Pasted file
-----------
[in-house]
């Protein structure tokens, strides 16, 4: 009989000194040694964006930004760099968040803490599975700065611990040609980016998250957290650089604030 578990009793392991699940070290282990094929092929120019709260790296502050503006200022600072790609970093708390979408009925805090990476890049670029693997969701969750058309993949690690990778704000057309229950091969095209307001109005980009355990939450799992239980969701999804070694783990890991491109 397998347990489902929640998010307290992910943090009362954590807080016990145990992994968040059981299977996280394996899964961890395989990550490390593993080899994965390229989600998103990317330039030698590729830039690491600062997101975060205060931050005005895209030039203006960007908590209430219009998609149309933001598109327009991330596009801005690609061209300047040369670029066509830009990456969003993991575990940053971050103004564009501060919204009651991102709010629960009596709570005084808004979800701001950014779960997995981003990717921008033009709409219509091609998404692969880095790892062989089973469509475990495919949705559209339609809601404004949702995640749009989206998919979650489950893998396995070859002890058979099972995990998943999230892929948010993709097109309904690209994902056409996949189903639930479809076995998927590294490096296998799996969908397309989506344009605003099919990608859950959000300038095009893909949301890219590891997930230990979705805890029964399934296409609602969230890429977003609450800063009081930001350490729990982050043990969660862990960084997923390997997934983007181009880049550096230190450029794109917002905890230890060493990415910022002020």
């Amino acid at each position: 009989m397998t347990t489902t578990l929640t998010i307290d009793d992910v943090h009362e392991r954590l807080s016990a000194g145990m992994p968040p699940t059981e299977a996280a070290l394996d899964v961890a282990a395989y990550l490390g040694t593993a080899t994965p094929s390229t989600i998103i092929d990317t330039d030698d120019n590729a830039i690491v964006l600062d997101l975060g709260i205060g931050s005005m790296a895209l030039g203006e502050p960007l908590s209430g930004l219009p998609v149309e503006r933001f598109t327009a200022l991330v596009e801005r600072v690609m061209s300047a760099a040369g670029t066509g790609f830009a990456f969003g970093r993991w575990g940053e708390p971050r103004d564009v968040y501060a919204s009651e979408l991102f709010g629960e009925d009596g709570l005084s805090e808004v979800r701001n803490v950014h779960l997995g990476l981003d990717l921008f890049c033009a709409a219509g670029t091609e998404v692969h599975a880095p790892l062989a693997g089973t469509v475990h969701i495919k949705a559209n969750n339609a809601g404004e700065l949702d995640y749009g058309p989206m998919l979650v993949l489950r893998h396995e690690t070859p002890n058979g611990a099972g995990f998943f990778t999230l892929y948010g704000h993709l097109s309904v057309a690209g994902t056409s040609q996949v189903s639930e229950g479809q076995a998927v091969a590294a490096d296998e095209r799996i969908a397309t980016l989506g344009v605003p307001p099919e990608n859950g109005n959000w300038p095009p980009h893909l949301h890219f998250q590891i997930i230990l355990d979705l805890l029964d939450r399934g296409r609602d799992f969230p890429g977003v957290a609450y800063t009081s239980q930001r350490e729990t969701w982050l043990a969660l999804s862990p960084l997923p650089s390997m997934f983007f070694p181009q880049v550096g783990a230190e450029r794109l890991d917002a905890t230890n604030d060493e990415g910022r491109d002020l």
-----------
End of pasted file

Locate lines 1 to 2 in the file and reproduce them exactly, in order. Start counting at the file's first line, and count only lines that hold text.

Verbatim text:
[in-house]
């Protein structure tokens, strides 16, 4: 009989000194040694964006930004760099968040803490599975700065611990040609980016998250957290650089604030 578990009793392991699940070290282990094929092929120019709260790296502050503006200022600072790609970093708390979408009925805090990476890049670029693997969701969750058309993949690690990778704000057309229950091969095209307001109005980009355990939450799992239980969701999804070694783990890991491109 397998347990489902929640998010307290992910943090009362954590807080016990145990992994968040059981299977996280394996899964961890395989990550490390593993080899994965390229989600998103990317330039030698590729830039690491600062997101975060205060931050005005895209030039203006960007908590209430219009998609149309933001598109327009991330596009801005690609061209300047040369670029066509830009990456969003993991575990940053971050103004564009501060919204009651991102709010629960009596709570005084808004979800701001950014779960997995981003990717921008033009709409219509091609998404692969880095790892062989089973469509475990495919949705559209339609809601404004949702995640749009989206998919979650489950893998396995070859002890058979099972995990998943999230892929948010993709097109309904690209994902056409996949189903639930479809076995998927590294490096296998799996969908397309989506344009605003099919990608859950959000300038095009893909949301890219590891997930230990979705805890029964399934296409609602969230890429977003609450800063009081930001350490729990982050043990969660862990960084997923390997997934983007181009880049550096230190450029794109917002905890230890060493990415910022002020």